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Psoriasis Versus Psoriatic Arthritis

What is the Difference?

Psoriasis is a chronic immune-mediated, inflammatory disorder, explains Northwestern Medicine Dermatologist Julia Marie Mhlaba, MD. You might be aware of the most common form, plaque psoriasis. It is marked by patches of raised, red skin covered in a layer of silvery white scale. In people with darker skin, the patches can look more purple or brown. 

Other symptoms can include: 

  • Very dry skin
  • Cracking and bleeding
  • Fluid-filled blisters
  • Intense itching
  • Pain, tenderness or stinging 

Psoriasis most often appears on the knees, elbows and scalp but can also involve the hands, feet and trunk.

What is Psoriatic Arthritis?

Psoriatic arthritis is a form of arthritis that affects roughly 30% of people with psoriasis. The condition is characterized by joint inflammation.

Other symptoms can include:

  • Inflamed, swollen and painful joints, usually in the fingers and toes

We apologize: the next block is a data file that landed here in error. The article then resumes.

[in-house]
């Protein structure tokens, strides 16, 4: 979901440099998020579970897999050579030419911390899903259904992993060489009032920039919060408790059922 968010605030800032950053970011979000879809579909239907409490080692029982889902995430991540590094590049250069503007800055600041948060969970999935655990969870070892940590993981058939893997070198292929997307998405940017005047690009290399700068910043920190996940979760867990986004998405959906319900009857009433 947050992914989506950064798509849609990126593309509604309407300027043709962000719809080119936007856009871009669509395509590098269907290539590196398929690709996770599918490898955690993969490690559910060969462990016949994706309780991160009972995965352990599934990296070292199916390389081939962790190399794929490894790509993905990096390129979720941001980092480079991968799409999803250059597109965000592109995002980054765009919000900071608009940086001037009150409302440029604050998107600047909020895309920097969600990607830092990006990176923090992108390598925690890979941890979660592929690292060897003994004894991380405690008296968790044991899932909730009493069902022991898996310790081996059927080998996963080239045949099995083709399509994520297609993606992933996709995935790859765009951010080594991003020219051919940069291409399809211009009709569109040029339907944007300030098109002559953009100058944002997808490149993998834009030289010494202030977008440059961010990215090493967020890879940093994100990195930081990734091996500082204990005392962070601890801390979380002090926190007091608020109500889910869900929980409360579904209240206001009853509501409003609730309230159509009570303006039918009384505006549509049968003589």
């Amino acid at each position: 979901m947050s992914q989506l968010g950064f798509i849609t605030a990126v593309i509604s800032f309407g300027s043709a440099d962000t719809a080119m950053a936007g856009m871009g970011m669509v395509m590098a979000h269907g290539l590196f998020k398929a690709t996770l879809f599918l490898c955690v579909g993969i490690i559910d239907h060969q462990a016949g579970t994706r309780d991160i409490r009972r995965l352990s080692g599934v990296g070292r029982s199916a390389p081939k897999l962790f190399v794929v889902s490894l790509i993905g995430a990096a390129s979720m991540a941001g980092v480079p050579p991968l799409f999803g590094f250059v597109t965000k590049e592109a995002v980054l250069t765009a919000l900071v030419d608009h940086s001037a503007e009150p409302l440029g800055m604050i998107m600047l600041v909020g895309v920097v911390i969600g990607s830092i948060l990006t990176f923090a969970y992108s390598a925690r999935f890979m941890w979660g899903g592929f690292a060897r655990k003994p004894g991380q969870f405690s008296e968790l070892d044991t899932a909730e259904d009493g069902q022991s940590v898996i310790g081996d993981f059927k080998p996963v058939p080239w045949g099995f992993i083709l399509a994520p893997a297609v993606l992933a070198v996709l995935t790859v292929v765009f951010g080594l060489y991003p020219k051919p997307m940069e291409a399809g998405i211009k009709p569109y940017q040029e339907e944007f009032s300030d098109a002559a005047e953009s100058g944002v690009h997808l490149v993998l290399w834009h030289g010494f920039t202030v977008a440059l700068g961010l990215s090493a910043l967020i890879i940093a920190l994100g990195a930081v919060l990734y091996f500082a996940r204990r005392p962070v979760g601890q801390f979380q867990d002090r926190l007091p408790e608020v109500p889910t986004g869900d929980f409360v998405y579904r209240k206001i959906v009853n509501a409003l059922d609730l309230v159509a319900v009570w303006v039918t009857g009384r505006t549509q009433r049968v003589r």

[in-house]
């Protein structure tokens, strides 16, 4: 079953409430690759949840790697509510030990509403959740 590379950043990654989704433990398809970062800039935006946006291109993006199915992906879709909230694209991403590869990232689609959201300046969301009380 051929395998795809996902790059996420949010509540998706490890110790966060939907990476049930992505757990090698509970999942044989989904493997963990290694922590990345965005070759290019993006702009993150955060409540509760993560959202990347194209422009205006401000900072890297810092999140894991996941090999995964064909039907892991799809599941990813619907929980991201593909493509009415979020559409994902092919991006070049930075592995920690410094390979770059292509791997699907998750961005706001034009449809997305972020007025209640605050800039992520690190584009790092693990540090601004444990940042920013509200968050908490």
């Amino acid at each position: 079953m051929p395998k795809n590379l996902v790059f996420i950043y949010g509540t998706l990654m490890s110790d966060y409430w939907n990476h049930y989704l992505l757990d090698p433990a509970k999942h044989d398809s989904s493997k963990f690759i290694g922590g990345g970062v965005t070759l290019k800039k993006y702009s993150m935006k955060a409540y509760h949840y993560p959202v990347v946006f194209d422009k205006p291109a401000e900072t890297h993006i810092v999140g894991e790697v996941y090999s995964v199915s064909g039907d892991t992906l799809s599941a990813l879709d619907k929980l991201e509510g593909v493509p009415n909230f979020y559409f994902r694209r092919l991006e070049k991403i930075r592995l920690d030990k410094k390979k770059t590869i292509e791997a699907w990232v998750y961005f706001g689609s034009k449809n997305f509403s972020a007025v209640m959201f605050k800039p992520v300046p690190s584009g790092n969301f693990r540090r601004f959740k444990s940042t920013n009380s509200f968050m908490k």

• Deformed joints from chronic inflammation

These symptoms closely mirror other types of arthritis. However, psoriatic arthritis is easier to diagnose if you already have psoriasis.

What is the Link Between the Conditions?

People with psoriatic arthritis often also have psoriasis, says Dr. Mhlaba. But just because you have psoriasis does not mean you have psoriatic arthritis.

Both psoriasis and psoriatic arthritis can lead to pain, discomfort and even embarrassment. You may have trouble doing daily tasks, especially those that involve fine motor skills.

In addition, the severity of the conditions is not always the same. Your psoriasis might be severe when your psoriatic arthritis is mild, and vice versa. The unpredictable natures of these conditions can be hard to manage on your own. Given this, Dr. Mhlaba recommends a group approach to treatment.

"Psoriasis and psoriatic arthritis are best managed by a team," she says. "Most often, this would consist of a dermatologist, a rheumatologist and a primary care physician."

If you have questions about your skin or think you have psoriasis or another skin issue, see your dermatologist or primary care physician. They can make a diagnosis and recommend the best treatment.

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Julia Marie Mhlaba, MD
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